I think if the light meter is accurate enough (hope so) the gelatine filters(cheap) will give a good colour image…
Thanks for the idea. I might have to try that later if I can find some gelatine filters.
I have been wondering about this filter option. In Silver Efex and Lightroom there are options to apply filters effect in postproduction. In your opinion, what is the major difference between that and applying a filter already on the actual lens?
From my experience there is a big difference. As you say you can emulate color filters in Silver Efex, Lightroom and Photoshop (plus other plug-ins as well) but those are software emulations. It will affect the overall quality of the file that you are working with. For example adding or changing software filters will introduce noise, artifacts, or other unwanted side effects. A physical color filter will not introduce any artifacts, noise, etc. at all. And from my limited testing the physical filters give a different and better quality than what a software filter will do.
The backside to physical filters is that you are locked in to what the filter did to the image. With software filters you can play around as much as you want. So you sort of have to know what you want – then and there – with physical filters.
With the Monochrom however this isn’t really an issue. There is no color information to work with anyway, so you cannot emulate color filters via software as there is no color information to work with.
[…] Leica M Monochrom and color filters (bophotography.net) […]
I love these photos. Wonderful job.
Reblogged this on Simon Sundaraj-Keun.
Fabulous photos & beautiful camera!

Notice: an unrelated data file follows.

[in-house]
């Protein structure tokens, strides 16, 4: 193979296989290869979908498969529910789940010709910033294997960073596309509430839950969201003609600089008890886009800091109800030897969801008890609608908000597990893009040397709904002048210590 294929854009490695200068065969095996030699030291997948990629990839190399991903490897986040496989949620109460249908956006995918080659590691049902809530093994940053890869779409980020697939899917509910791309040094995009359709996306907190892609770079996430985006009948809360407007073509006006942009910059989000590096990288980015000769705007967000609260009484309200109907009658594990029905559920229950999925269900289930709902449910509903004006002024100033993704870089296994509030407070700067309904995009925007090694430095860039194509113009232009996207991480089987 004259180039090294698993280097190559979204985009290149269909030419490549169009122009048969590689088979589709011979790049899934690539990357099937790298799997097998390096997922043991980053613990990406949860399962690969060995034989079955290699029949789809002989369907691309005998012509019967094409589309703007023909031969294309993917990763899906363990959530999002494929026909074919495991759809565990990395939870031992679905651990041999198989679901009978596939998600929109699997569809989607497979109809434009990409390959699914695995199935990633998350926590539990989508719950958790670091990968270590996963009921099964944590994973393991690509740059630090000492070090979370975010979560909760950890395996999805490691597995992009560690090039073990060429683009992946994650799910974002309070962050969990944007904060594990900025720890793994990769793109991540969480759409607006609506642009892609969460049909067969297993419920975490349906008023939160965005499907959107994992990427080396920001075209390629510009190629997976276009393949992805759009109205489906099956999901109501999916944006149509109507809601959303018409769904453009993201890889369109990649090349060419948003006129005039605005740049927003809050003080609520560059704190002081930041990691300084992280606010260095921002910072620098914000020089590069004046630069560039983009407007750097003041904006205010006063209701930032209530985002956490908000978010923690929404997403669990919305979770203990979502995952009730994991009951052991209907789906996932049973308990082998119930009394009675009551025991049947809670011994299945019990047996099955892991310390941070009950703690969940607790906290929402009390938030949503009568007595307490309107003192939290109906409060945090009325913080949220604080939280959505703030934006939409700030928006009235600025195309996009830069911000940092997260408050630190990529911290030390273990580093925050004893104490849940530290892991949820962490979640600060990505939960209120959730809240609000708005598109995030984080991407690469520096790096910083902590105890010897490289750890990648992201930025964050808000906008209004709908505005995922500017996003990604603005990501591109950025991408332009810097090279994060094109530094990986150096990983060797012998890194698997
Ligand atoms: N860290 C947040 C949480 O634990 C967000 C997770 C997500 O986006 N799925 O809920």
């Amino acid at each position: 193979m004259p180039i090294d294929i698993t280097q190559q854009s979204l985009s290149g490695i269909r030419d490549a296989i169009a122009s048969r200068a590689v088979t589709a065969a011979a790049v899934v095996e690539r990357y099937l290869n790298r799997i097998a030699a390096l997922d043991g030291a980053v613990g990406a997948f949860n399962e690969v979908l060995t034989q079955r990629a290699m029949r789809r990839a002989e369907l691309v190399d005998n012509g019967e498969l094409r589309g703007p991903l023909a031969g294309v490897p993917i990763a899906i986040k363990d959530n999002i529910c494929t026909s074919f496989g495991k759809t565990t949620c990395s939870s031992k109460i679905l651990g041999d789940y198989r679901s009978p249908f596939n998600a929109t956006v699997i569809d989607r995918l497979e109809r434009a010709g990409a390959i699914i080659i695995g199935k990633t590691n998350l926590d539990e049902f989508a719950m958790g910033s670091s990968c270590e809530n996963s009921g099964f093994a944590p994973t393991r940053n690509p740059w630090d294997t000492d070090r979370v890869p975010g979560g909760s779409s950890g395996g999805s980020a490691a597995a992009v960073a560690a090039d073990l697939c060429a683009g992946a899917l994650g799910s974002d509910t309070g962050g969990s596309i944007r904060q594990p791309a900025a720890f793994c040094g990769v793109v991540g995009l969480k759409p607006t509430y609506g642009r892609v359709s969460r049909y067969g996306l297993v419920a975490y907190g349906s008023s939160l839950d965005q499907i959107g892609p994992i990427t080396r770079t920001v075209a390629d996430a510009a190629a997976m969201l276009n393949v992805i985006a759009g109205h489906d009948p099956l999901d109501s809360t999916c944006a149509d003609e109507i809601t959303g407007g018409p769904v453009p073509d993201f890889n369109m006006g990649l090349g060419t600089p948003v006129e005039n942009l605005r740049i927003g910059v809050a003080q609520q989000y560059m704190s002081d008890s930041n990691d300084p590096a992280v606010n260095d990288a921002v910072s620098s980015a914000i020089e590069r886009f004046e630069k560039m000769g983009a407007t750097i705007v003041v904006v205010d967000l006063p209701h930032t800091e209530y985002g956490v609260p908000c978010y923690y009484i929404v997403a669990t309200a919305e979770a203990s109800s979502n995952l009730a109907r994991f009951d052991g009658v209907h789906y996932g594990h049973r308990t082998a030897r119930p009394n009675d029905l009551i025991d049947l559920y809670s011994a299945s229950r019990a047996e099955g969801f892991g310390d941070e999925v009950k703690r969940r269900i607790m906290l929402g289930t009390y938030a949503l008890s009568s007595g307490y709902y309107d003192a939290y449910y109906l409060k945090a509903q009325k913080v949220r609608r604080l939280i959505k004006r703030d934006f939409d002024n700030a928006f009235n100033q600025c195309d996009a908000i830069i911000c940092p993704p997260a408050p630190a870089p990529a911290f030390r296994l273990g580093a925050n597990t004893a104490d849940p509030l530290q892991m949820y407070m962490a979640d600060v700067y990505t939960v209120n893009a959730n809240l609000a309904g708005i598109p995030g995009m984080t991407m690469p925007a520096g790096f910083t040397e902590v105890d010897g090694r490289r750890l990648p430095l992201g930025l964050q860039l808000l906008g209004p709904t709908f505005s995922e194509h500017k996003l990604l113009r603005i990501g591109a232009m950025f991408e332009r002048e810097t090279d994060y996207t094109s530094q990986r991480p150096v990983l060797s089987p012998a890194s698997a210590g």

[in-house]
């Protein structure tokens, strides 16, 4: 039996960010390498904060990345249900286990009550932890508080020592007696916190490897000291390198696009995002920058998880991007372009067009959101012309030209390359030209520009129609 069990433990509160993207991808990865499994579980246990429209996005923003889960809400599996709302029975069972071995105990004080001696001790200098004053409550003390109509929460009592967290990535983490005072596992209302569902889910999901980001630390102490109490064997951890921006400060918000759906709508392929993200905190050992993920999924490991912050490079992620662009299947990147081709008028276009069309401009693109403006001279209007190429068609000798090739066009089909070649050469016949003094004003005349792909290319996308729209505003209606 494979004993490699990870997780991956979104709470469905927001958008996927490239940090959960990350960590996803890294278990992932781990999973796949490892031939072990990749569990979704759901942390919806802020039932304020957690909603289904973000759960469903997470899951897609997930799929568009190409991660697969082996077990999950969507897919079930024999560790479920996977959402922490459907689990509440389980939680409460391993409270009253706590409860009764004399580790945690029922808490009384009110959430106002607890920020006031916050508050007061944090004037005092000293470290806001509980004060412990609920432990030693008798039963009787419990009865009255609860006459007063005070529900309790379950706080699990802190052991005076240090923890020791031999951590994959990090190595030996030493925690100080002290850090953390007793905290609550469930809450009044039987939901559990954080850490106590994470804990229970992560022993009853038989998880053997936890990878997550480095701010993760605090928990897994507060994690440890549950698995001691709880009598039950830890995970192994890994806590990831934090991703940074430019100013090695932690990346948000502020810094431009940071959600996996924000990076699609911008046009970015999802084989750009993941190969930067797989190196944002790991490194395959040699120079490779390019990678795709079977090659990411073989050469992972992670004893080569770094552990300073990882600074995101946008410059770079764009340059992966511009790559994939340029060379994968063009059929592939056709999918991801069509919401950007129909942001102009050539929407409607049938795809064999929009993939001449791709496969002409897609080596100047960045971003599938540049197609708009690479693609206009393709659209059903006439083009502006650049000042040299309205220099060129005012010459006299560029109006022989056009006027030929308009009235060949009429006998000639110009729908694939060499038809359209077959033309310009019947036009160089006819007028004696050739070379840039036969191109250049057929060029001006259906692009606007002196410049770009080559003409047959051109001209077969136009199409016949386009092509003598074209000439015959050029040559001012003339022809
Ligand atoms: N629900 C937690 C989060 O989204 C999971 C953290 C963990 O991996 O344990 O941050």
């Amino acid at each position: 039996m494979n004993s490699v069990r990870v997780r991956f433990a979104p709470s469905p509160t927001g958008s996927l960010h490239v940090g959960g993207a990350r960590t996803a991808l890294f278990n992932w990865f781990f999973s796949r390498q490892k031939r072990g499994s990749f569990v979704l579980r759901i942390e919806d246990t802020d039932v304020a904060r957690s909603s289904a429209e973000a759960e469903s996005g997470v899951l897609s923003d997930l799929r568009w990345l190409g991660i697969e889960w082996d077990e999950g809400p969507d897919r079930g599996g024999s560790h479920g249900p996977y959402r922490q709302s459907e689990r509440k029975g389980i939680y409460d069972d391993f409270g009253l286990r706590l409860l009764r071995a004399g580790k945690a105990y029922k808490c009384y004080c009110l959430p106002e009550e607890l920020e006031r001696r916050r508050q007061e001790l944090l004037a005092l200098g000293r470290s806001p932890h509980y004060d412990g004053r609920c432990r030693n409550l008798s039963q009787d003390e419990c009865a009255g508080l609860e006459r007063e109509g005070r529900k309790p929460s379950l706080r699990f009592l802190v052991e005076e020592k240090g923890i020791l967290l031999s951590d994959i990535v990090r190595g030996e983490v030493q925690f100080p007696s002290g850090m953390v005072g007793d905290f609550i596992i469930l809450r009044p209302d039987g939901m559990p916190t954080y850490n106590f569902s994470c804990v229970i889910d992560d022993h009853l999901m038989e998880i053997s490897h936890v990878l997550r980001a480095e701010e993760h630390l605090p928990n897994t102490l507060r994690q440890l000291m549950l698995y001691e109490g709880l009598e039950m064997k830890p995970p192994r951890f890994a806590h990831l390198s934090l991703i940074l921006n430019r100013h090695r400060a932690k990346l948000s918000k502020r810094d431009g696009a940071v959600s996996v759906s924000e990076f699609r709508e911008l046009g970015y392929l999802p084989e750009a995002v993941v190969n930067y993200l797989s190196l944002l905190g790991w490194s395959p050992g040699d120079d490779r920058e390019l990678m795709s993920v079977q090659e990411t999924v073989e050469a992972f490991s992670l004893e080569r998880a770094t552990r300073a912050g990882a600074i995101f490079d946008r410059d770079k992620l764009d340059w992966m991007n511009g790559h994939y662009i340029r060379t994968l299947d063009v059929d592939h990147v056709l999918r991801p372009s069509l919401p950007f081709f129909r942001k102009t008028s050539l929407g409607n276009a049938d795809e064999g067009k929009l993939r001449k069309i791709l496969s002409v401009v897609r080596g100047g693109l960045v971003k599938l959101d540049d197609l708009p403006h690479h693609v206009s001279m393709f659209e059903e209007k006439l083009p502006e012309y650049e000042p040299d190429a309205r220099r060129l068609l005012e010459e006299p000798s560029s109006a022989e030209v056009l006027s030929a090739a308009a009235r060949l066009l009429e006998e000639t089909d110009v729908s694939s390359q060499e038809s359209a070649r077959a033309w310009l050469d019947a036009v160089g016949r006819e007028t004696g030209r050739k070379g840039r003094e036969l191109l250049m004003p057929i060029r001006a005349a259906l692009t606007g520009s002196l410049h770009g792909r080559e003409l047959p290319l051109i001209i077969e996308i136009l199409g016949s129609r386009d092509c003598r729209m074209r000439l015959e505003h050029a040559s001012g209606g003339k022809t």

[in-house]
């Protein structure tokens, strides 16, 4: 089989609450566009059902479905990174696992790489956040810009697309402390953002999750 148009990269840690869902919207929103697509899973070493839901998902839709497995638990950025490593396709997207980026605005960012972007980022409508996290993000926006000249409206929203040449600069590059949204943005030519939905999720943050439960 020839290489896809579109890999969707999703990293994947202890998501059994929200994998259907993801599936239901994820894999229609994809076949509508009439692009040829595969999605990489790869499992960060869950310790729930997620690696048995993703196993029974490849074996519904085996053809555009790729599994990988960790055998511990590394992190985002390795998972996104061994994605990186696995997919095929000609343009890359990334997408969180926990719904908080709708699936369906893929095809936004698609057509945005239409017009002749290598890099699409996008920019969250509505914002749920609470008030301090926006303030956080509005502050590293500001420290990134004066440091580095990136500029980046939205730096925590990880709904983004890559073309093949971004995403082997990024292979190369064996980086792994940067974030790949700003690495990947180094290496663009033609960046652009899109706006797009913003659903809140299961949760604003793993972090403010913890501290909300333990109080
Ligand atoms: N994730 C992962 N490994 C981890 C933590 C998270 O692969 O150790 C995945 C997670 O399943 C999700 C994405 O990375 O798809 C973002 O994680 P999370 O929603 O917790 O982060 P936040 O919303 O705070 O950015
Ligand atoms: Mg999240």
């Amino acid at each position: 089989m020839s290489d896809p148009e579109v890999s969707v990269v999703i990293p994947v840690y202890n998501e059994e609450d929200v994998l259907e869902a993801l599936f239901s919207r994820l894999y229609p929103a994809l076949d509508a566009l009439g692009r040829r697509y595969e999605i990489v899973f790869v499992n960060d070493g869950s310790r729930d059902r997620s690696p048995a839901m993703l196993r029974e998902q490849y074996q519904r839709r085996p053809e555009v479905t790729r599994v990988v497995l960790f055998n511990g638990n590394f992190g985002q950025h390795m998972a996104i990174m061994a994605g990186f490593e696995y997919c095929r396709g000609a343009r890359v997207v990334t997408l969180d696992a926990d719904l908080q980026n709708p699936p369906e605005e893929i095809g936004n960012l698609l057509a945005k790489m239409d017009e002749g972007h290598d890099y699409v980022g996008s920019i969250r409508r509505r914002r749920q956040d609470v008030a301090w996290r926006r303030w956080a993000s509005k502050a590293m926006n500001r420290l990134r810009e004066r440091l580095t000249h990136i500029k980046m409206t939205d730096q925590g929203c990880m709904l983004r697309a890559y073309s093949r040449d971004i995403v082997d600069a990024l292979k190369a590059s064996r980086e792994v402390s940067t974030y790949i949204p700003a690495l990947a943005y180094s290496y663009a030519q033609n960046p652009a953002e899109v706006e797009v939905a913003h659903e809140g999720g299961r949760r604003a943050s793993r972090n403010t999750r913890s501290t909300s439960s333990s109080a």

Thank you Sir!
Reblogged this on ELANA – The Voice of the Future.
Thanks for the reblog!
thanks for taking the time to do this, Borge. The information about the way you are using the filters is most helpful – and your images are inspiring!
Thanks again Pete! It’s my pleasure.
[…] There are some very interesting photos here experimenting with color filters on the MM. Leica M Monochrom and color filters | Bo Photography __________________ Wilfredo http://www.BenitezRivera.com “When words become unclear, I shall […]
[…] real life review, part two. Leica M Monochrom – performing recovery on my exposure mistakes. Leica M Monochrom – color filters. Leica M Monochrom – Flickr set of all published photographs from the […]
Excellent page with helpful hints. I found more tangible stuff here than on Steve Huff´s page. Thanks
All color filters are completely redundant on the Leica MM. You get all results by PS in raw mode. Only exception, the grey filter for fine art photography.
Sorry Frank, but you are wrong.
It is extremely difficult to replicate in PS for example the skin tones that a orange or red filter will give. The color filters also affects the exposure and contrast of the sky, clouds, water and do forth – naturally.
There are no color channels in PS with this camera. All you can do is basically dodge and burn selectively with a brush. Not quite optimal, and very time consuming.
I agree. Working with the MM is totally different from any other camera. As a basic example, curves work ‘upside down’ – push the line up and it goes darker instead of lighter. Relating to the post, however, all the MM is doing is recording – incredibly effectively – different grey tones. Once the image is recorded that’s all you have. On the other hand if you do a software BW conversion on a ‘normal’ colour camera the channel information is still there and can be modified, thus affecting the b/w conversion. By the way, I love this blog, and great photos too.
You can use colored filters as ND and get the tonal results you desire with the monochrome.
A yellow filter is 1 stop, orange is 2 stop and red is 3 stop.
I personally use filters not for shooting wide open in direct sunlight, but for shooting @ F8, zone focusing on the street and keeping the shutter speed between 1/125 and 1/500.
Very nice review!
I just wanted to let you know, that I mentioned you in a Blogpost on my site, here is the link:
Just curious. Did you find that you had issues with focus with the red filter on? Someone is claiming it throw the focus off when using the optical rangefinder.
Hello. It’s normal to experience severe focus shift with red and dark red filters indeed. Especially with an infrared filter! This doesn’t happen so much on film.